A close-up look at the Australian's purpose-built ride
Australian's 2015 Tinkoff-Saxo team bike
Winner of the 2015 Tour Down Under
New and old kicks and lids seen at WorldTour race
This is the £4,499 Team Issue Zero, but prices for the same chassis start at just £1,299.99 for the Tiagra model
Steel master builder takes on composites for new team bike
This article originally appeared on BikeRadar
We've always championed the Genesis ethos of exclusively using Reynolds steel in the construction of its road bikes. Tough and pretty, the range is pretty much the ideal selection for British riders.
With the creation of the pro Madison-Genesis team came the creation of the Volare, a pure stainless steel race bike. Over its five generations of design and material tweaks the Volare has lost weight and remained competitive, but most of the team-led revisions have come via feedback from the crit-style Tour Series events. That's also meant the bike has got progressively more aggressive and fast handling, and the wheelbase has got shorter – all making the bike more sprint than endurance.
Phil Hammill – director of the Genesis brand – and directeur sportif Roger Hammond have bigger ambitions for the Madison-Genesis team, however, and long stage races are set to be more of a factor in the team's calendar. This is where things begin to get tricky – the Volare is the perfect weapon for crits, being fast handling and above all else tough.
Compared with the Team Issue Volare, the new Zero is slightly longer in its wheelbase
"The Volare is exactly where we need it to be – this year it's 200g lighter than ever but still conforms to all safety standards," said Hammill. "If we took the Volare further down the lightweight route we could end up compromising its impressive strength.
''The Volare is also a bike made to be sold, not just raced – and we can't compromise strength and safety in any way for a bike that will end up under our customers," he added.
The dilemma, then, for the four-strong Genesis design team was how to create a bike that retained the Genesis values while being competitively light enough to compete on the world's biggest stages. It had to become a carbon bike – though the team wanted to keep a key Genesis brand value in that the Zero will come with a full lifetime warranty for the original owner.
The design was formulated more than 15 months ago, with the UK based engineering team wanting a machine blending light weight and comfort while nodding towards modern aerodynamic design. Once they'd arrived at the Zero's form they consulted with their Taiwan-based engineers about its manufacture.
The frame blends multiple variations of uni-directional carbon yarn (24/30tonne) and uses a mix of Kammtail aero profiles and slender tubes to create the frame. The head tube is tapered – as you'd expect – but also aero profiled, and flows into a matched fork with a Kammtail shaped down tube that integrates neatly into the recessed fork crown.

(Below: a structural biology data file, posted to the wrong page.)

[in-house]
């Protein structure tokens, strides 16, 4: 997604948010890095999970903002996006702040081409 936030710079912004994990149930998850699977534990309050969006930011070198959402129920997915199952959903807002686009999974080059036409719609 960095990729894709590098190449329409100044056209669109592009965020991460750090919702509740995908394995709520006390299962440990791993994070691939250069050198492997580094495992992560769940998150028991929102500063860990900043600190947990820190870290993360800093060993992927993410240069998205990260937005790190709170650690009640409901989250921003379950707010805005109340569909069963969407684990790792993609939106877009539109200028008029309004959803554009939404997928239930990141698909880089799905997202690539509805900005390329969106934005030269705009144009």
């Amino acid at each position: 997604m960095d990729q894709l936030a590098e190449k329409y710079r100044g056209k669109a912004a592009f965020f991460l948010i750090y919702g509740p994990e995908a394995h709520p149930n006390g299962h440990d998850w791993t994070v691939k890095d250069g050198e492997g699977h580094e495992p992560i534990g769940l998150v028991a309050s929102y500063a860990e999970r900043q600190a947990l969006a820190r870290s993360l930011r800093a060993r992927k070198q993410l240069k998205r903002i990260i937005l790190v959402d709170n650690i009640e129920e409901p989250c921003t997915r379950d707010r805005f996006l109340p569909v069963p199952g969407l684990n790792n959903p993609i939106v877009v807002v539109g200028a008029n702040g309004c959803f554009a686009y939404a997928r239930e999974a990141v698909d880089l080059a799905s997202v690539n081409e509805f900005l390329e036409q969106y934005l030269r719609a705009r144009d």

The Zero is constructed using a blend of 24- and 30-ton carbon yarns
The large aero shaped BB shell houses a press-fit 86 bottom bracket leading into substantial chainstays. The top tube shifts from being broad where it meets the head tube to being both shallow and slender at its join with the round 27.2mm standard seatpost and tube.
The slimline seatstays are also Kammtail profiled to condition the airflow over the rear of the bike, but offer enough compliance to keep the ride comfortable. The chain and seatstays are joined using full carbon dropouts to match the fork.
The skinny seatstays have a Kammtail profile to condition the air around the rear wheel
The bike's geometry is tweaked from the Volare standard: the head tube is slightly larger size-for-size and the wheelbase is slightly longer. Hammond was quick to point out to team members at the Zero's first presentation that they'd all been matched to their bikes using biometric data, enabling them to achieve their preferred racing position.
The medium frame weighs in at a very competitive 950g, and the complete bike as seen here (featuring C35 tubular wheels, Pro carbon components and Dura-Ace Di2) tips the scales at a barely UCI-compliant 6.8kg.
Team Madison Genesis get to ride full Dura-Ace Di2
For potential buyers, however, there is good news with the Zero. Each model in the six strong-range shares the same 950g team frame (though liveries change), meaning there's no downgrading of the carbon at lower price points.
The Zero range starts with a full Tiagra equipped model at £1,299.99; a 105 mix model at £1,499.99; and full 105 is £1,699.99. The full mechanical Ultegra version is £1,999.99, with Ultegra Di2 for £2,999.99. The full Team spec model you see here will retail for £4,499.99.
The Zero range will be available immediately.